The active green space ratio in urban areas in Turkey has been determined as 10 m2 per capita in accordance with the Construction Law no. 3194. However, this ratio couldn’t be reached in most of the cities on the country scale in Turkey. This ratio of green space in urban areas per capita has been determined as 12,68 m2 for Izmir, and 11,52 m2 for Adana which are the two of the case cities of this study. One of the major factors that effect to reach this standard is the extension of the master plan boundaries. In spite of this, this ratio is very low (3,1 m2) in Antalya, the third case city of this study, although the city is one of the most important tourism centers of Turkey (TUIK, 2016, Izmir Metropolitan Municipality, 2013, Manavoglu and Ortacesme, 2007, Adana Metropolitan Municipality, 2016, Antalya Metropolitan Municipality, 2016). The urban transportation network of which the importance and the intensity is increasing depending on the population growth in urban areas effects the environmental factors and the quality of urban life. In coastal cities of Turkey which have rich ecosystem diversity, housing on green areas causes road construction and the harm given to the natural features of the city increase. Main roads and streets fall short depending on population growth in these ever-growing cities and new roads are needed. Roads that take more space than available green fields in cities are continuously in interaction with people from streets to avenues. In this respect, making use of median strips in urban green fields of coastal cities has gained more importance in terms of contributing to the urban aesthetic and ecology. There are many functional and visual positive effects of the road plant that surround the constructional islands, generate the corridors that link the urban green areas and the natural areas around the city (Table 1).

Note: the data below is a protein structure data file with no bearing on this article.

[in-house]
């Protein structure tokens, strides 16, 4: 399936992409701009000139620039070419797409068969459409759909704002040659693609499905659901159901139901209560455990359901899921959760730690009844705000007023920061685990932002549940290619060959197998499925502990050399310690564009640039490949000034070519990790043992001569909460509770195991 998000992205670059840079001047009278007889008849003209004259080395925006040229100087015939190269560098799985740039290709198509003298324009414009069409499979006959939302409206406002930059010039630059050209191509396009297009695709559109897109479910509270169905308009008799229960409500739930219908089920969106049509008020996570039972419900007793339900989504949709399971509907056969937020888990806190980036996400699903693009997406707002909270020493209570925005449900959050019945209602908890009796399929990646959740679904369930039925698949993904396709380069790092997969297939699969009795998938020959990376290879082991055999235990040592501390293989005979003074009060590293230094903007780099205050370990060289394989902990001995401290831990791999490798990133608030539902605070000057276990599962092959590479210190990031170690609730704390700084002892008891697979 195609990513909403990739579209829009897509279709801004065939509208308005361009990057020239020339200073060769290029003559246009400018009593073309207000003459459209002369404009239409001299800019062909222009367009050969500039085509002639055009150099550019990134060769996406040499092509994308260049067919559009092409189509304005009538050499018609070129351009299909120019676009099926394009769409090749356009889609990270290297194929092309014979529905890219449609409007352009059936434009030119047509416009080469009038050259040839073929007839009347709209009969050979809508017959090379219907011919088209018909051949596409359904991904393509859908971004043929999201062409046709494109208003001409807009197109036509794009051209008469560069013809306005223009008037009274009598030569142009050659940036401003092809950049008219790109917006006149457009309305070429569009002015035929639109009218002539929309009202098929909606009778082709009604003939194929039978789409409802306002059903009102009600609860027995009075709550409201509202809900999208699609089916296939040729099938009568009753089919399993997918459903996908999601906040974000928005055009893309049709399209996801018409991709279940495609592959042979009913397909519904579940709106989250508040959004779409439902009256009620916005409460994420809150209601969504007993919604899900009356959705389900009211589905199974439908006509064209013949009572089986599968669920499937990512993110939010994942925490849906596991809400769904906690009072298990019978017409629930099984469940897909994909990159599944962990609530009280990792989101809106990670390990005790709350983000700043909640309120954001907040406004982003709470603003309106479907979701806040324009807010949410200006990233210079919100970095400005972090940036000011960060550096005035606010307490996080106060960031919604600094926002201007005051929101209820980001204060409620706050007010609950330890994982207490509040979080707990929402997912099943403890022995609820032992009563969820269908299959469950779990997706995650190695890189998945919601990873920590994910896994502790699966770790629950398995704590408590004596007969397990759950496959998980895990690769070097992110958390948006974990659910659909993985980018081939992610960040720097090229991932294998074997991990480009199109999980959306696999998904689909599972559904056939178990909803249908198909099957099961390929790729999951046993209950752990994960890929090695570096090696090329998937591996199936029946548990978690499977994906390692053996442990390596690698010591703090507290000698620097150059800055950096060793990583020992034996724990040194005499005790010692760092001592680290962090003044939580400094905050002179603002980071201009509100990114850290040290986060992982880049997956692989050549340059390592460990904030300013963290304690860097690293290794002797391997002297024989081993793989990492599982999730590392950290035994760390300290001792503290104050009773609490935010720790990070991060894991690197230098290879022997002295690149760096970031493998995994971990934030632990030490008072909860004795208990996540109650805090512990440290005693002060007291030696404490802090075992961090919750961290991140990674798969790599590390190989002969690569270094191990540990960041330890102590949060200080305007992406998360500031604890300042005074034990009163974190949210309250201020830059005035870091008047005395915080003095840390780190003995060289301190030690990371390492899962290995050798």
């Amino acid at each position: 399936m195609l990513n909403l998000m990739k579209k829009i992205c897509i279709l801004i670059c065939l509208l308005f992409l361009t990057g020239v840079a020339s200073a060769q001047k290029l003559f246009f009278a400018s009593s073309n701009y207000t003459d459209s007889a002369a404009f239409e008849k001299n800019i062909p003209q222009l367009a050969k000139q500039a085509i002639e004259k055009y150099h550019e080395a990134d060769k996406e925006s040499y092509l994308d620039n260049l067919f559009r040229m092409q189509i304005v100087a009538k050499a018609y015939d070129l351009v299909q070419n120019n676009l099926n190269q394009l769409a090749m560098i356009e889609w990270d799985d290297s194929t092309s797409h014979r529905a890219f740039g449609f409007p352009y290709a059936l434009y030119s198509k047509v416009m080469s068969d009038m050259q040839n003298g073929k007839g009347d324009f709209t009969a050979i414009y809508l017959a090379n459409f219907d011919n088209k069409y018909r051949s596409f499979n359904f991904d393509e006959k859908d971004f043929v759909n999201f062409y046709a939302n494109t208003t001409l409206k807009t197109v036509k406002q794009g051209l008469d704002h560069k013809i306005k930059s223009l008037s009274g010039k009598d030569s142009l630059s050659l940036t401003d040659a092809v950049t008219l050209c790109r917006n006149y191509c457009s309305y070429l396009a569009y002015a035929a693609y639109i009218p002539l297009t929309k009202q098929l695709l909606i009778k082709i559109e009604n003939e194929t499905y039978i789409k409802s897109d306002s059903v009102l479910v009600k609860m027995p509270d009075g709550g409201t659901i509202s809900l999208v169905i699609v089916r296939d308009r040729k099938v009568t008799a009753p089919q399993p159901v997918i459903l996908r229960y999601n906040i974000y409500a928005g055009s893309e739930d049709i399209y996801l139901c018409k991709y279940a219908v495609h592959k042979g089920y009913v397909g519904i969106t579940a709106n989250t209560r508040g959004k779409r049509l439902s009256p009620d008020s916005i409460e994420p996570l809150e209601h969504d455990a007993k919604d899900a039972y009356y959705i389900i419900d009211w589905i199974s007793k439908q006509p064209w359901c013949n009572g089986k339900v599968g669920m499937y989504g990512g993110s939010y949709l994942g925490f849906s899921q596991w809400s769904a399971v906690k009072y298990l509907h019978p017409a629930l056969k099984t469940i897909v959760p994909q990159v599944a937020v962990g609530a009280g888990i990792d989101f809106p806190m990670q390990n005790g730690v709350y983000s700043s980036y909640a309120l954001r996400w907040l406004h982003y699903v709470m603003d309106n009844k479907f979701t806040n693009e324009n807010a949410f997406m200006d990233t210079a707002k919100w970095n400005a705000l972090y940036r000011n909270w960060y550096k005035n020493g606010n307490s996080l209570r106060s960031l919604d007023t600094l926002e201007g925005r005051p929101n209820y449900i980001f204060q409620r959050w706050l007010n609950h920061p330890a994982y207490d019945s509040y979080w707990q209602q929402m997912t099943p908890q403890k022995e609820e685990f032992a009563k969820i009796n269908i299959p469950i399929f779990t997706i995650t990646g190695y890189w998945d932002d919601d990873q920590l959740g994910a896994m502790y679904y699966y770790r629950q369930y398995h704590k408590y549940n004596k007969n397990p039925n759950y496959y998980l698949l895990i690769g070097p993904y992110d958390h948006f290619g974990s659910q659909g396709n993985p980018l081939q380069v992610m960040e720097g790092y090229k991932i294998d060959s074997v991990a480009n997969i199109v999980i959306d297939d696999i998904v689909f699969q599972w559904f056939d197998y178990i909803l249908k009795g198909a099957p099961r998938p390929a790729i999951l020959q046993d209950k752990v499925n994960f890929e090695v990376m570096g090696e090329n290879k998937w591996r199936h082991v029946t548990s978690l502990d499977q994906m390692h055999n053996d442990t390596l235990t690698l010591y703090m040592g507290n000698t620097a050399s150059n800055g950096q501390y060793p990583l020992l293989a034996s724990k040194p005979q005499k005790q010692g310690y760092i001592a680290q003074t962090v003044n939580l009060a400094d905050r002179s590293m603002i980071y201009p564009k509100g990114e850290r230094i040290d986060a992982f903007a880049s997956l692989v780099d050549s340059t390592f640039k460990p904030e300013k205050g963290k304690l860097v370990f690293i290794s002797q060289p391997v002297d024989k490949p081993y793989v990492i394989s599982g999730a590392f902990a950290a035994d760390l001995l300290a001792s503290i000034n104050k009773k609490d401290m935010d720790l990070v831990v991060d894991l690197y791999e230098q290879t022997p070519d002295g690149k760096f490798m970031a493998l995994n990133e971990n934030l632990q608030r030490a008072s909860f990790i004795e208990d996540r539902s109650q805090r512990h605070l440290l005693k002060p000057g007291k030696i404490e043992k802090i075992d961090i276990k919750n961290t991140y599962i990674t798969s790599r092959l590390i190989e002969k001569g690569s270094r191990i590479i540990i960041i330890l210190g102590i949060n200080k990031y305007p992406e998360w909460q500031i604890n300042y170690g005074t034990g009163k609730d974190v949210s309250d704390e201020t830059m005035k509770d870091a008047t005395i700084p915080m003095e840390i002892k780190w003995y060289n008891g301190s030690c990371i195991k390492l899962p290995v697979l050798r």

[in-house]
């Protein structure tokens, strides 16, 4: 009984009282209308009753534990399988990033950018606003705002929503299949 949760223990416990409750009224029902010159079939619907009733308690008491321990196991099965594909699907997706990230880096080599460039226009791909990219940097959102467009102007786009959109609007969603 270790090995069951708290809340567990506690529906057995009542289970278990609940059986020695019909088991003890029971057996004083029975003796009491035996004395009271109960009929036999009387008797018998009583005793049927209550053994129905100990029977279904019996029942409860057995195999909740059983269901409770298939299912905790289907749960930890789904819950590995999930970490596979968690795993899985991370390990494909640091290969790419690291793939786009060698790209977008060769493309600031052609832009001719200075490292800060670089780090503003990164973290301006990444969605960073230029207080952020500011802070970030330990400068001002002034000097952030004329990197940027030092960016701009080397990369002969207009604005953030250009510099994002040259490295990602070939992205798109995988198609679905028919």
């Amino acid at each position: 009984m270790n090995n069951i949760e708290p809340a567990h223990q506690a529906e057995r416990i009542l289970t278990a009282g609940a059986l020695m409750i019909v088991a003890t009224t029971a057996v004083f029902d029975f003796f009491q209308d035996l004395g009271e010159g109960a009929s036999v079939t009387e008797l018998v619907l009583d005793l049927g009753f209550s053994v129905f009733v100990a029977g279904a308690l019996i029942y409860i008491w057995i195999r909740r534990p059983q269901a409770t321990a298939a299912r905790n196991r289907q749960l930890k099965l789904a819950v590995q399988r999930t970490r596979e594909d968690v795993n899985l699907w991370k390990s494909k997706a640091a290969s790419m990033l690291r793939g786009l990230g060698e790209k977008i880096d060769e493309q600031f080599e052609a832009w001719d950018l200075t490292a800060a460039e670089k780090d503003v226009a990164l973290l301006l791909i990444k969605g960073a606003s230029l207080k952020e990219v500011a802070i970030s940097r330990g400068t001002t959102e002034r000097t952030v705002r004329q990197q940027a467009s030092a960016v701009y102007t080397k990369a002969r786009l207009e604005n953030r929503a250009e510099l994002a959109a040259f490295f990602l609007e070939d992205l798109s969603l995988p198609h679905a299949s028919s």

An important condition of the road trees in urban areas to fulfill the functions expected of them depends on their growth and develop as healthy individuals. Whereas some conditions of urban areas such as the urban climate that can be different from the rural areas around the city, soil and environmental pollution, lack of adequate habitats, pollutions caused by human activities may limit the plant growth. In urban areas while the temperature, rainfall, fog occurrence
and the cloudiness increase, rational humidity, radiation, and sunshine duration decrease compared to the rural areas. In urban areas there can be seen an air pollution of dust and particle 10 times, particles as gas form 5 - 25 times more than the rural areas (Harris et al., 2004; Schwets and Brown, 2000). Roads may have difficult conditions for plant growth for various plant types the trees being in the first place. The soil structure of urban areas change and soil compaction occurs depending on various activities which sometimes causes inadequate soil for a tree and its roots (Kadir and Othman, 2012). Nonetheless for the roads to be green is very important for entire city. Greenways are the only features that can link the natural and divided green areas in urban areas (Poracsky and Scoot, 1999; Schaefer, 2003).
In this study, the planting problems in urban roads of some important coastal cities of Turkey such as Adana, Antalya and Izmir have been determined and some solution offers have been tried to develop. Plantation studies in urban roads include several advantages such as ensuring traffic security, forming visual value, having a positive effect on people psychologically and physically, regulating the city climate, decreasing the environment pollution, contributing to the biological diversity by creating a living space for various creatures. In addition, it will be possible to form an organic structure in cities by establishing relationship between green corridors constructed by urban roads and urban green fields and natural fields around the city.
Sogut, Zerrin; Mansuroglu, Sibel; Birisci, Tanay; and Onac, Ayse K.
"Improving the Active Green Space Ratio in Coastal Cities in Turkey,"
Proceedings of the Fábos Conference on Landscape and Greenway Planning: Vol. 5:
2, Article 12.
Available at: https://scholarworks.umass.edu/fabos/vol5/iss2/12
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